20.5 C
Byron Shire
April 11, 2021

Get qualified! Where college leads to local jobs

Latest News

A win for the roughy

The battle for the 'roughy had been a tough road for conservationists and hopefully this win will be the last fight.

Other News

Watch out for wildlife suffering from floods

With wild weather predicted to continue in the Northern Rivers beyond Easter, native wildlife across the region is being significantly impacted. Road users are being urged by the International Fund for Animal Welfare to take extra care when travelling.

Armed robberies in Northern Rivers

Police have been investigating two armed robberies this week, one in Byron Bay and one in Lismore.

Irresistible pastries you can’t go past

Story & photo Lisa Machin  Scratch Patisserie is a household name in the Northern Rivers, and it’s a rare individual...

Kyogle unveils writers fest program

Billed as 'a small-town festival with big ideas', Kyogle Writers Festival is shaping up to be a great celebration of writing. 

Women’s rights focus at Renew Fest

Two further headlining guests have been announced for Renew Fest, which describes itself as a ‘festival of full system...

Entertainment in the Byron Shire and beyond for the week beginning 7 April, 2021

Entertainment in the Byron Shire and beyond for the week beginning 7 April, 2021

From left to right are students and teachers Krista Werner, Chie Chance, Jud King, Angel Gallo, Catherine Hollis, Eryn Wright, Gemma Flanagan, Inbar Karako. Photo supplied

A wide range of vocational courses – many subsidised – to suit young school leavers start in February 2019.

They include Early Childhood Education, Future Youth Program, Permaculture, and Massage Therapy to name a few.

And there are plenty of examples where locals have upskilled and landed jobs in the Shire.

Local Catherine Hollis recently completed the Certificate III in Early Childhood Education and is now employed with local Byron Bay centre BuzyKids, where she undertook her work placement during the course.

She says, ‘Learning at the college provided me with all the support and guidance I needed to complete the course. The small class size meant I could get the help I needed. The highlight of the course was the camaraderie with the class and tutor, and I can’t talk highly enough about Jud.’

Byron College tutor Jud King has over 20 years’ experience in early childhood and says the small, supportive class sizes at the college are a huge advantage.

Small class sizes

‘Being able to recognise student needs and work with them to overcome any challenges they may have with course content or studying in general is very rewarding as a tutor.’

Another Mullumbimby local Leon Dawes joined the Future Youth employment pathways project between the college and Byron Council ‘to get a job’ last year. He completed four months of classroom-based training and work experience and has been successful in securing a job with Council.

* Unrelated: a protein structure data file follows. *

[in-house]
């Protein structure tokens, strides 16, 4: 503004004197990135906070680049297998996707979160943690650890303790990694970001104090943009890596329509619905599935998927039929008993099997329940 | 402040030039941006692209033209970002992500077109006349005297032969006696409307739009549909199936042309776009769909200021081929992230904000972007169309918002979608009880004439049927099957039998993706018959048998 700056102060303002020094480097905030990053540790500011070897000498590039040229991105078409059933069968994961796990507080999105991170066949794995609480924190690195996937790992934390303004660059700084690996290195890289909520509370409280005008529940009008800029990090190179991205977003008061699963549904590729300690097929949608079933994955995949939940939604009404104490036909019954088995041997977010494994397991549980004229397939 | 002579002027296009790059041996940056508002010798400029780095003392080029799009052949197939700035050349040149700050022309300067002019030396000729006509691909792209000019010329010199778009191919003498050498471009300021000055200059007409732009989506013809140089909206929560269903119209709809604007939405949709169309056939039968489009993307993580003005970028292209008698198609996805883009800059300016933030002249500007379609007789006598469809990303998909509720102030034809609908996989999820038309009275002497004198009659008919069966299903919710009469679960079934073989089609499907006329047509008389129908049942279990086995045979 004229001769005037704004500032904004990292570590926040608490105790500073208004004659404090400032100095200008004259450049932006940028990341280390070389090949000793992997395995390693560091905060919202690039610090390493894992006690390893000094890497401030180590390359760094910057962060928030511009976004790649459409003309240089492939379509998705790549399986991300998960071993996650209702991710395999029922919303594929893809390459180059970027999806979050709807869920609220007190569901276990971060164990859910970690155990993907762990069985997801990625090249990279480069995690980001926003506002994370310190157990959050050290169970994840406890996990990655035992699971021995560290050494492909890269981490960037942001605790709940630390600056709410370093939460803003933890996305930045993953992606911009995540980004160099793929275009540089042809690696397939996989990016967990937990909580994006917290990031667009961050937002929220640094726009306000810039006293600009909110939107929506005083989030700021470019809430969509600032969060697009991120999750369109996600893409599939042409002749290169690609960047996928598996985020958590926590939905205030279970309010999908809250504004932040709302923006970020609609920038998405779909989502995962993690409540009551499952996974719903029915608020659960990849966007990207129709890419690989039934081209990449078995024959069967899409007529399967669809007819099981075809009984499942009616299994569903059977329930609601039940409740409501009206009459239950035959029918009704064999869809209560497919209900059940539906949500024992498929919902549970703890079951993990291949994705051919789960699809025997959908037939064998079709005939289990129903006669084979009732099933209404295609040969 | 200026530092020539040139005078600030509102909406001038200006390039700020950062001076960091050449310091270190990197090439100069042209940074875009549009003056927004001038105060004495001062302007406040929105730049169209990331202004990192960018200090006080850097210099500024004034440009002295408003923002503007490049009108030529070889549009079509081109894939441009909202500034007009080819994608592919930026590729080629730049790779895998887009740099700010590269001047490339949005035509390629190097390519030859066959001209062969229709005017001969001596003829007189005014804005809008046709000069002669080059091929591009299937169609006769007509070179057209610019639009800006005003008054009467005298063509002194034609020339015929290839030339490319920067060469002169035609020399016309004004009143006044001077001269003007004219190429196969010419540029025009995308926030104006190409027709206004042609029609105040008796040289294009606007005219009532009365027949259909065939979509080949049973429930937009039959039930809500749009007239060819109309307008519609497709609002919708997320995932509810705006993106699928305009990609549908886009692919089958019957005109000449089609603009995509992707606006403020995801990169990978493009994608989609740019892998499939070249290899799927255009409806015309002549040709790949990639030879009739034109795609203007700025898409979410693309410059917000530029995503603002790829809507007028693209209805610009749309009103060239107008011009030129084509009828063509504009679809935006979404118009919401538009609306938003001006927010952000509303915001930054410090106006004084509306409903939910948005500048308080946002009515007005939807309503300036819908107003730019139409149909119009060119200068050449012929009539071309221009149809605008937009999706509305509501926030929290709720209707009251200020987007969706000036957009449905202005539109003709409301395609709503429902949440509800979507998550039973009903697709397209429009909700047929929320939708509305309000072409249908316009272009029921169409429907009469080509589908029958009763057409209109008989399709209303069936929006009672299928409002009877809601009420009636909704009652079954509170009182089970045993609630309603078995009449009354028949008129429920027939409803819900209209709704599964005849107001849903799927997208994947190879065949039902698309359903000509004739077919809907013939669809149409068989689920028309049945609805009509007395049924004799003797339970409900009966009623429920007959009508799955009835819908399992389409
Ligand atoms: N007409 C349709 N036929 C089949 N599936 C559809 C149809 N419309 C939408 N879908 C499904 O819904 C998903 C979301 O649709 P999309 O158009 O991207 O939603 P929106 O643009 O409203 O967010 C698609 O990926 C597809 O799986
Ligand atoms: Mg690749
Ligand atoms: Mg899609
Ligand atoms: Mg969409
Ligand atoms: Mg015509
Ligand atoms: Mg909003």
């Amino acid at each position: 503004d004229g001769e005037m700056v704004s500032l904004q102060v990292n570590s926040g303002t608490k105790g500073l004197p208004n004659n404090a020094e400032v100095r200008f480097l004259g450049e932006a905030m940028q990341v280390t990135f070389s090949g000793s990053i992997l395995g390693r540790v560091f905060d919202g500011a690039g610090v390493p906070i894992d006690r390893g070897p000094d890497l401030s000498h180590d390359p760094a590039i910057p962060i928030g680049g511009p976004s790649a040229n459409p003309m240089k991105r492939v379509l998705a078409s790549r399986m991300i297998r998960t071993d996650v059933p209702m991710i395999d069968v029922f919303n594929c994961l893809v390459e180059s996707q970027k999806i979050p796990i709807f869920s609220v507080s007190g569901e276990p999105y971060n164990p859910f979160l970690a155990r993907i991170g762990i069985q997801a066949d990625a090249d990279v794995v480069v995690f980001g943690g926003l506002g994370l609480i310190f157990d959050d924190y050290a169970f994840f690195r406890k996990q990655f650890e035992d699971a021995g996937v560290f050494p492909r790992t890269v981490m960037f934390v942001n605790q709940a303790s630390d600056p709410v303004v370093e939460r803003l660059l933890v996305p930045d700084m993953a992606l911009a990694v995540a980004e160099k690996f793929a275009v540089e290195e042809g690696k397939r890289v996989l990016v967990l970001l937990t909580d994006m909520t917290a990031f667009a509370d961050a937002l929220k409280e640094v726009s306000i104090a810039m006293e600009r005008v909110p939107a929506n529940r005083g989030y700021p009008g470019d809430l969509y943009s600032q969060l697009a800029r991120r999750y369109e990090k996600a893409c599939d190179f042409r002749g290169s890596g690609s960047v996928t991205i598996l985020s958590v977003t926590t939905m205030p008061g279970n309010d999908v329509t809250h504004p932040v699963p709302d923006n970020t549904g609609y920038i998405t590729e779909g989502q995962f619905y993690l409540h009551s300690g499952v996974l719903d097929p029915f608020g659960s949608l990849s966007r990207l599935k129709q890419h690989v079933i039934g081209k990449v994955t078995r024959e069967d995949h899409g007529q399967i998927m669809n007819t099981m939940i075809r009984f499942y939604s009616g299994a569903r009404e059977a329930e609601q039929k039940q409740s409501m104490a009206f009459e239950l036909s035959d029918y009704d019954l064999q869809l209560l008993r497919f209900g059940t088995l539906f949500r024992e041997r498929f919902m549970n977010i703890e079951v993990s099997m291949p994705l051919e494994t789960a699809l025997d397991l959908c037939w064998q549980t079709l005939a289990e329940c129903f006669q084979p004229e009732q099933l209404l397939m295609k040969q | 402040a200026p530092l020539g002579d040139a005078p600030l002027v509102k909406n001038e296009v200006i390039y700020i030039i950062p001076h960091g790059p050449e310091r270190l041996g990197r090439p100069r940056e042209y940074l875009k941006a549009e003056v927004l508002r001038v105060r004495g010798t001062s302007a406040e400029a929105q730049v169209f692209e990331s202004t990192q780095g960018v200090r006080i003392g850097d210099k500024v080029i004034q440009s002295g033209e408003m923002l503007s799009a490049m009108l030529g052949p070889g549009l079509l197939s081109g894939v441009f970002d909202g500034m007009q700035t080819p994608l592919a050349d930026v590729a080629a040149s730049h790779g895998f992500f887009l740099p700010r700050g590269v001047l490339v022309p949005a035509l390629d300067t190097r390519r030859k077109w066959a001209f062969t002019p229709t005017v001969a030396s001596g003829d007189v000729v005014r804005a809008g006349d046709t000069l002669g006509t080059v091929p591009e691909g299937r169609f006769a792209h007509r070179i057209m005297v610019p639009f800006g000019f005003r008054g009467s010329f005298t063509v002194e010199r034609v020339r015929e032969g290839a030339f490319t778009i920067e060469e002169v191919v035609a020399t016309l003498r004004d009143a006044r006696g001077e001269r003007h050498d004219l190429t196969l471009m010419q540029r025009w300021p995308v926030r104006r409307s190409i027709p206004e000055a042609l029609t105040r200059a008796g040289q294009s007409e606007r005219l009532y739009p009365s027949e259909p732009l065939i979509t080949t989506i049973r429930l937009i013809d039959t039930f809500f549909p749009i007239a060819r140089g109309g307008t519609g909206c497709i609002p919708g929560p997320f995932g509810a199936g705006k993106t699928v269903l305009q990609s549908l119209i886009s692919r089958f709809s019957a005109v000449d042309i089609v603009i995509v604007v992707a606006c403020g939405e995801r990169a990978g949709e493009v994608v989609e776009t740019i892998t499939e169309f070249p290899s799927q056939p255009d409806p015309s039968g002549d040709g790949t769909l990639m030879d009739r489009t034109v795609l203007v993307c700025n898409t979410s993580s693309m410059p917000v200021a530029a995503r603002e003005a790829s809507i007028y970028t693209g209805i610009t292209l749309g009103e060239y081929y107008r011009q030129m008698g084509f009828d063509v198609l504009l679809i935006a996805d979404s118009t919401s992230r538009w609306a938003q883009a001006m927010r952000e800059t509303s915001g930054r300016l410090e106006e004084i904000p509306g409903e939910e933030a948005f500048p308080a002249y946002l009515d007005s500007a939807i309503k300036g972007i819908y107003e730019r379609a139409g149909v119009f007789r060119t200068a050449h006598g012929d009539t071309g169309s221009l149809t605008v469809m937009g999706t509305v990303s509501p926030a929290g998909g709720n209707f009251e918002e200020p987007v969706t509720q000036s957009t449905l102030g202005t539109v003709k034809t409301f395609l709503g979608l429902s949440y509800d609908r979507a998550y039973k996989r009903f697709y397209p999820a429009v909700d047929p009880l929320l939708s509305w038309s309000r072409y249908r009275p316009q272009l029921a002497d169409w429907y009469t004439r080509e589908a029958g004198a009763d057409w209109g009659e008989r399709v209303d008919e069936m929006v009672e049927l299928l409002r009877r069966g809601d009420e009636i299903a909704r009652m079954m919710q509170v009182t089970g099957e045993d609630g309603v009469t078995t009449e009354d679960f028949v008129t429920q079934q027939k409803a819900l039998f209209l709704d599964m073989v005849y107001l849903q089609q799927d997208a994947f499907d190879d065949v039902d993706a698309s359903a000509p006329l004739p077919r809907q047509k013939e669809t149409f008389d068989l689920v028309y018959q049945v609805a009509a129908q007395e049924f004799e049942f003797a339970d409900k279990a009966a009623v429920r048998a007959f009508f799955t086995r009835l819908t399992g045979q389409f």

‘I definitely think the course I did will help me in the future, particularly for interviews,’ he says. ‘I found the college easy going and the teachers were awesome, not at all like at school.’

College director Richard Vinycomb says, ‘Through the college’s industry connections and extensive work placements, qualifications lead to new job opportunities for students.’ 

‘The college’s local, quality and affordable higher education is an invaluable pathway for recent school leavers who may be unsure of their next steps, not ready to leave Byron Shire yet or simply can’t afford further education and don’t want to incur exorbitant HECS debt. 

‘Our nationally recognised courses are funded through the NSW Government Smart and Skilled program, meaning courses can be fee free or as little as $240 per course for many meeting the eligibility criteria,’ says Vinycomb.   

For more information call 6684 3374.

Support The Echo

Keeping the community together and the community voice loud and clear is what The Echo is about. More than ever we need your help to keep this voice alive and thriving in the community.

Like all businesses we are struggling to keep food on the table of all our local and hard working journalists, artists, sales, delivery and drudges who keep the news coming out to you both in the newspaper and online. If you can spare a few dollars a week – or maybe more – we would appreciate all the support you are able to give to keep the voice of independent, local journalism alive.


Please enter your comment!
Please enter your name here

Maybe Canberra needs a bit of distraction biff

Mick breathed in but his Cronulla Sharks football jersey struggled to contain his well-insulated six-pack and he held up his hand as he approached Bazza in the front bar of the Top Pub.

Council crews working hard to repair potholes

Tweed Shire Council road maintenance crews are out across the Tweed's road network repairing potholes and other damage caused by the recent prolonged rainfall and previous flood events.

Poor Pauline

Bob Vinnicombe, Sefton A lot of hypocrisy from Labor and The Greens about respect for women. Look at the treatment they dished out to Pauline...

New film celebrates getting back outside

'Free From Lockdown: Back Out in Nature' is a new short film in which a group of disabled and non-disabled performers from the Northern Rivers celebrate being in nature after COVID lockdown.